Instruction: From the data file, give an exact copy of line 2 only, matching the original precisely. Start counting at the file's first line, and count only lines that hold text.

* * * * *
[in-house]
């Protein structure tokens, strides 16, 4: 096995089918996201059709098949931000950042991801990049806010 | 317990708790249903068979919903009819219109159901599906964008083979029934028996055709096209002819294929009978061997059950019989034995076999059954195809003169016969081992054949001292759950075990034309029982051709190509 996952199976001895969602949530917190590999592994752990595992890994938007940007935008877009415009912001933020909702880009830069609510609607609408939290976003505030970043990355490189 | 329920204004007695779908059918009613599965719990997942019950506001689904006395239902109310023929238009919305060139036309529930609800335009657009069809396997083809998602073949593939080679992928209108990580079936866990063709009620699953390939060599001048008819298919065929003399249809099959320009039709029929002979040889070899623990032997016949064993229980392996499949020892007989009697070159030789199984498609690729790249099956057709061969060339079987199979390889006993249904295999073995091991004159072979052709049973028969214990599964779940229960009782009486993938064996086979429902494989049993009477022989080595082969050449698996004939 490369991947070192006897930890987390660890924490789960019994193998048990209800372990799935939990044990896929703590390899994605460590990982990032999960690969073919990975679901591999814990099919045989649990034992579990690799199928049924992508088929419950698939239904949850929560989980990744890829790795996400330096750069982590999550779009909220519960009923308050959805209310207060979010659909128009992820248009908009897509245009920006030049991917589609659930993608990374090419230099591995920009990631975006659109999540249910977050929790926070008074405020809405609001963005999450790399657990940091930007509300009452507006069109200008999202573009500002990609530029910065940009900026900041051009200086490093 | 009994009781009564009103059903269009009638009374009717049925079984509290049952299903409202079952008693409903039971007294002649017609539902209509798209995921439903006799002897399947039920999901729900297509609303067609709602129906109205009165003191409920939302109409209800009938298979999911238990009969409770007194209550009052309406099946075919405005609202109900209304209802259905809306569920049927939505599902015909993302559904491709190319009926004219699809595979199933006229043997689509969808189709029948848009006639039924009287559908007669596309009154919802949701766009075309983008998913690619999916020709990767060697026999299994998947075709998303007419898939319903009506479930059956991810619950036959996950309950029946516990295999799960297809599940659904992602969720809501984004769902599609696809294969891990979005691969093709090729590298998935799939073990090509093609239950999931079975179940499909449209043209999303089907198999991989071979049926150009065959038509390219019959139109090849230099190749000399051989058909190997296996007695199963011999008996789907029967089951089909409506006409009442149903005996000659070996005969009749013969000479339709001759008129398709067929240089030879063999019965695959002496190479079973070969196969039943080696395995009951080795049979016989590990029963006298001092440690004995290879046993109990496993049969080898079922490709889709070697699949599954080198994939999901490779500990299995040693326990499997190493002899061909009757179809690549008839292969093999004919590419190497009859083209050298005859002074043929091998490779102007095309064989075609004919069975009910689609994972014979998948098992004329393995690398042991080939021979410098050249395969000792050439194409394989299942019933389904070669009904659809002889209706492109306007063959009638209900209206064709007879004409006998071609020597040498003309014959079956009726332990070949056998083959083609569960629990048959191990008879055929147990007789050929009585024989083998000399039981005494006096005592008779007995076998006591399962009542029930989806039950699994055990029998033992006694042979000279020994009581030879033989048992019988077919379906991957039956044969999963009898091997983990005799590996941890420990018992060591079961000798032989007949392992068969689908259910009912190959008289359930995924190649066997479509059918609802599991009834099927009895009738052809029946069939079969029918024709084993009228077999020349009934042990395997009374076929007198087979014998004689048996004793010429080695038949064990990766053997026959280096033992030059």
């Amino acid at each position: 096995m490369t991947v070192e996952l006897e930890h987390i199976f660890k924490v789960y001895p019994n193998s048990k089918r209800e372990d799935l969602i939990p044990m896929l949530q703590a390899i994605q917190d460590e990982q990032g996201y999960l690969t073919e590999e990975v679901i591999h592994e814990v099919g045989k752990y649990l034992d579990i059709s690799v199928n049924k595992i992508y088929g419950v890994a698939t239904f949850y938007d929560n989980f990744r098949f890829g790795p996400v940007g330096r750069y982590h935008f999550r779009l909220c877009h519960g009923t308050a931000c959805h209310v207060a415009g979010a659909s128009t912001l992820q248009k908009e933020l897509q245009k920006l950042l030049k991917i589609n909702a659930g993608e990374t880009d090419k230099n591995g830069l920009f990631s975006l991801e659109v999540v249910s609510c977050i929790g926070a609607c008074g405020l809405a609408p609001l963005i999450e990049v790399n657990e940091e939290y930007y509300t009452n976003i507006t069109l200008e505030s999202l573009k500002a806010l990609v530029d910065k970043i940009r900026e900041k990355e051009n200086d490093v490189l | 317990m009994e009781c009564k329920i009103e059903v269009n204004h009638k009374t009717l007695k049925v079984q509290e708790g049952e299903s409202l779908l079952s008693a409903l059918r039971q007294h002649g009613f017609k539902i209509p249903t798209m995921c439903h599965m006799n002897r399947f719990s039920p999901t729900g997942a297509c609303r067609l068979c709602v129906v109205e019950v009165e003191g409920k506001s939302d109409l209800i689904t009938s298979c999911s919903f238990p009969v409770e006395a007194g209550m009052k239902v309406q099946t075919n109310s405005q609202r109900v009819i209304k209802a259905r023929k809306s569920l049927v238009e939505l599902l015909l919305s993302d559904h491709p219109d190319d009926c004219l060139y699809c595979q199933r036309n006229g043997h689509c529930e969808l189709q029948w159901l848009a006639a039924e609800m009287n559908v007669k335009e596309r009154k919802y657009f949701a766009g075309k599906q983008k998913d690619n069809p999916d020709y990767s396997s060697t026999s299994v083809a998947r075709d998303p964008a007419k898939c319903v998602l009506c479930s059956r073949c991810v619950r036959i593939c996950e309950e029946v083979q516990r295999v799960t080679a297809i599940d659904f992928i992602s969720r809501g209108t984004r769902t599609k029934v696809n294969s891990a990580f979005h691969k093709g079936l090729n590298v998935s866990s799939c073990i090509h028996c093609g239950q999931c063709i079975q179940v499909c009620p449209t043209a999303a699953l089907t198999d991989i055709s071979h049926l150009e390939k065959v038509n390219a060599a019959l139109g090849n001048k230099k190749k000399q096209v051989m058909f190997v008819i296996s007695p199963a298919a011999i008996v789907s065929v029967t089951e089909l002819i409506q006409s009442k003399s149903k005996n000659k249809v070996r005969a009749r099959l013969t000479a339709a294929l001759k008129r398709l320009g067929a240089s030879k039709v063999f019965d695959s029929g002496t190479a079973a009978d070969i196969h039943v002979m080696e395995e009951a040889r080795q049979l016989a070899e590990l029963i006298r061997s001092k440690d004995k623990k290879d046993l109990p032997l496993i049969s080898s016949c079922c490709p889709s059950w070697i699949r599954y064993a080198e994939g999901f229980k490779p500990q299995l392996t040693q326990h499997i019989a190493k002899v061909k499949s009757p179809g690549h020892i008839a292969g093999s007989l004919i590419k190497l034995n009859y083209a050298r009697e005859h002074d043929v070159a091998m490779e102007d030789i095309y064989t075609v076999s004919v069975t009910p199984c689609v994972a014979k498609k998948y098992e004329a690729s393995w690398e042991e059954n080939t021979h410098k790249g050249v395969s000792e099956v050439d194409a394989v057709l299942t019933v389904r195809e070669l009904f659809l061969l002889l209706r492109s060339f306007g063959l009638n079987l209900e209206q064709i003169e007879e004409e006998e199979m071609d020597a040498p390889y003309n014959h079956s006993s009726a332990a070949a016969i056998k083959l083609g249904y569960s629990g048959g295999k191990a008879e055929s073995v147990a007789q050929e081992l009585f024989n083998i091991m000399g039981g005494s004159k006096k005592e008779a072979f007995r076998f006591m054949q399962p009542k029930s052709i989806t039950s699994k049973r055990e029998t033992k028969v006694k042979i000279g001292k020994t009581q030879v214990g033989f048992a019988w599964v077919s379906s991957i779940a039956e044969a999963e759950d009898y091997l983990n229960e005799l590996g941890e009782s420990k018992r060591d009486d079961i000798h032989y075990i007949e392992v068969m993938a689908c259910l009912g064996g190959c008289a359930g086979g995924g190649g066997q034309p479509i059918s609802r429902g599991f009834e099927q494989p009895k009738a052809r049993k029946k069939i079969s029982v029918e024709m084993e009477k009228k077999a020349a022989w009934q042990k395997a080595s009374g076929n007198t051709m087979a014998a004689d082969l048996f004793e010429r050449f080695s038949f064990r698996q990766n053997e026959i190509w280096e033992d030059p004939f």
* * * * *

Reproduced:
């Protein structure tokens, strides 16, 4: 096995089918996201059709098949931000950042991801990049806010 | 317990708790249903068979919903009819219109159901599906964008083979029934028996055709096209002819294929009978061997059950019989034995076999059954195809003169016969081992054949001292759950075990034309029982051709190509 996952199976001895969602949530917190590999592994752990595992890994938007940007935008877009415009912001933020909702880009830069609510609607609408939290976003505030970043990355490189 | 329920204004007695779908059918009613599965719990997942019950506001689904006395239902109310023929238009919305060139036309529930609800335009657009069809396997083809998602073949593939080679992928209108990580079936866990063709009620699953390939060599001048008819298919065929003399249809099959320009039709029929002979040889070899623990032997016949064993229980392996499949020892007989009697070159030789199984498609690729790249099956057709061969060339079987199979390889006993249904295999073995091991004159072979052709049973028969214990599964779940229960009782009486993938064996086979429902494989049993009477022989080595082969050449698996004939 490369991947070192006897930890987390660890924490789960019994193998048990209800372990799935939990044990896929703590390899994605460590990982990032999960690969073919990975679901591999814990099919045989649990034992579990690799199928049924992508088929419950698939239904949850929560989980990744890829790795996400330096750069982590999550779009909220519960009923308050959805209310207060979010659909128009992820248009908009897509245009920006030049991917589609659930993608990374090419230099591995920009990631975006659109999540249910977050929790926070008074405020809405609001963005999450790399657990940091930007509300009452507006069109200008999202573009500002990609530029910065940009900026900041051009200086490093 | 009994009781009564009103059903269009009638009374009717049925079984509290049952299903409202079952008693409903039971007294002649017609539902209509798209995921439903006799002897399947039920999901729900297509609303067609709602129906109205009165003191409920939302109409209800009938298979999911238990009969409770007194209550009052309406099946075919405005609202109900209304209802259905809306569920049927939505599902015909993302559904491709190319009926004219699809595979199933006229043997689509969808189709029948848009006639039924009287559908007669596309009154919802949701766009075309983008998913690619999916020709990767060697026999299994998947075709998303007419898939319903009506479930059956991810619950036959996950309950029946516990295999799960297809599940659904992602969720809501984004769902599609696809294969891990979005691969093709090729590298998935799939073990090509093609239950999931079975179940499909449209043209999303089907198999991989071979049926150009065959038509390219019959139109090849230099190749000399051989058909190997296996007695199963011999008996789907029967089951089909409506006409009442149903005996000659070996005969009749013969000479339709001759008129398709067929240089030879063999019965695959002496190479079973070969196969039943080696395995009951080795049979016989590990029963006298001092440690004995290879046993109990496993049969080898079922490709889709070697699949599954080198994939999901490779500990299995040693326990499997190493002899061909009757179809690549008839292969093999004919590419190497009859083209050298005859002074043929091998490779102007095309064989075609004919069975009910689609994972014979998948098992004329393995690398042991080939021979410098050249395969000792050439194409394989299942019933389904070669009904659809002889209706492109306007063959009638209900209206064709007879004409006998071609020597040498003309014959079956009726332990070949056998083959083609569960629990048959191990008879055929147990007789050929009585024989083998000399039981005494006096005592008779007995076998006591399962009542029930989806039950699994055990029998033992006694042979000279020994009581030879033989048992019988077919379906991957039956044969999963009898091997983990005799590996941890420990018992060591079961000798032989007949392992068969689908259910009912190959008289359930995924190649066997479509059918609802599991009834099927009895009738052809029946069939079969029918024709084993009228077999020349009934042990395997009374076929007198087979014998004689048996004793010429080695038949064990990766053997026959280096033992030059």